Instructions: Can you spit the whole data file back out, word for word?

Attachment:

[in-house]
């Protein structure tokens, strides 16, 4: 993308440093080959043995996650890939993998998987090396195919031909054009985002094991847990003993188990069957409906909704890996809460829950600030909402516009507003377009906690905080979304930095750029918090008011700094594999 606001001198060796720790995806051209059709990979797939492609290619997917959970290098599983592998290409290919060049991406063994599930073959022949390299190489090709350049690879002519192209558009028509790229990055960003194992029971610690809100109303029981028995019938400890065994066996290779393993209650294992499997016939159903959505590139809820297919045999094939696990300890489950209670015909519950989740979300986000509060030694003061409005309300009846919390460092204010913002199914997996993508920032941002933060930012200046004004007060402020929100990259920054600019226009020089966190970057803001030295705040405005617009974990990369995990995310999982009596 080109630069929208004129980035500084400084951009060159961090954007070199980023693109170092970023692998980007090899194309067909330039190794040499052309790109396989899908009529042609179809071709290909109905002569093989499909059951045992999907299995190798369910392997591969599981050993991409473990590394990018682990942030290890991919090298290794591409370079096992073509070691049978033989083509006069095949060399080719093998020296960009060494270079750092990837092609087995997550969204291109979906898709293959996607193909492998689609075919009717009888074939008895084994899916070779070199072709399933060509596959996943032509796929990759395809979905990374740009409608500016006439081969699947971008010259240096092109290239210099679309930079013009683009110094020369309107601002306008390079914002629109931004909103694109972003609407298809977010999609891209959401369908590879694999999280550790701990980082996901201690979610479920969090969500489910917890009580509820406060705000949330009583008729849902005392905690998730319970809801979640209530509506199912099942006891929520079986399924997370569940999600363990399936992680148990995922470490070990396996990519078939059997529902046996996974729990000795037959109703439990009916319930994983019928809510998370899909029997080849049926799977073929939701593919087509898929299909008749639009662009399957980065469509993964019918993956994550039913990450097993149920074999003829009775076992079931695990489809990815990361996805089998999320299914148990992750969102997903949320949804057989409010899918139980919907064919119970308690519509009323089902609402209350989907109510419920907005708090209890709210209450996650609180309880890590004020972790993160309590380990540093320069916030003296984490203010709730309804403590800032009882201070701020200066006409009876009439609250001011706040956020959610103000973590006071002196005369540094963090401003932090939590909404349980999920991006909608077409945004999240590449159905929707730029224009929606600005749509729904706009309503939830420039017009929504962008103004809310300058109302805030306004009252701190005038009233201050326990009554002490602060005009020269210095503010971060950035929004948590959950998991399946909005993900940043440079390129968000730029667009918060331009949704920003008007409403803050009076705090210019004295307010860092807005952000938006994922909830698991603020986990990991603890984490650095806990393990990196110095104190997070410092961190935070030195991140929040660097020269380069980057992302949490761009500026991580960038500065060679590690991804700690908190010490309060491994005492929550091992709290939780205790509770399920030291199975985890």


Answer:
[in-house]
């Protein structure tokens, strides 16, 4: 993308440093080959043995996650890939993998998987090396195919031909054009985002094991847990003993188990069957409906909704890996809460829950600030909402516009507003377009906690905080979304930095750029918090008011700094594999 606001001198060796720790995806051209059709990979797939492609290619997917959970290098599983592998290409290919060049991406063994599930073959022949390299190489090709350049690879002519192209558009028509790229990055960003194992029971610690809100109303029981028995019938400890065994066996290779393993209650294992499997016939159903959505590139809820297919045999094939696990300890489950209670015909519950989740979300986000509060030694003061409005309300009846919390460092204010913002199914997996993508920032941002933060930012200046004004007060402020929100990259920054600019226009020089966190970057803001030295705040405005617009974990990369995990995310999982009596 080109630069929208004129980035500084400084951009060159961090954007070199980023693109170092970023692998980007090899194309067909330039190794040499052309790109396989899908009529042609179809071709290909109905002569093989499909059951045992999907299995190798369910392997591969599981050993991409473990590394990018682990942030290890991919090298290794591409370079096992073509070691049978033989083509006069095949060399080719093998020296960009060494270079750092990837092609087995997550969204291109979906898709293959996607193909492998689609075919009717009888074939008895084994899916070779070199072709399933060509596959996943032509796929990759395809979905990374740009409608500016006439081969699947971008010259240096092109290239210099679309930079013009683009110094020369309107601002306008390079914002629109931004909103694109972003609407298809977010999609891209959401369908590879694999999280550790701990980082996901201690979610479920969090969500489910917890009580509820406060705000949330009583008729849902005392905690998730319970809801979640209530509506199912099942006891929520079986399924997370569940999600363990399936992680148990995922470490070990396996990519078939059997529902046996996974729990000795037959109703439990009916319930994983019928809510998370899909029997080849049926799977073929939701593919087509898929299909008749639009662009399957980065469509993964019918993956994550039913990450097993149920074999003829009775076992079931695990489809990815990361996805089998999320299914148990992750969102997903949320949804057989409010899918139980919907064919119970308690519509009323089902609402209350989907109510419920907005708090209890709210209450996650609180309880890590004020972790993160309590380990540093320069916030003296984490203010709730309804403590800032009882201070701020200066006409009876009439609250001011706040956020959610103000973590006071002196005369540094963090401003932090939590909404349980999920991006909608077409945004999240590449159905929707730029224009929606600005749509729904706009309503939830420039017009929504962008103004809310300058109302805030306004009252701190005038009233201050326990009554002490602060005009020269210095503010971060950035929004948590959950998991399946909005993900940043440079390129968000730029667009918060331009949704920003008007409403803050009076705090210019004295307010860092807005952000938006994922909830698991603020986990990991603890984490650095806990393990990196110095104190997070410092961190935070030195991140929040660097020269380069980057992302949490761009500026991580960038500065060679590690991804700690908190010490309060491994005492929550091992709290939780205790509770399920030291199975985890």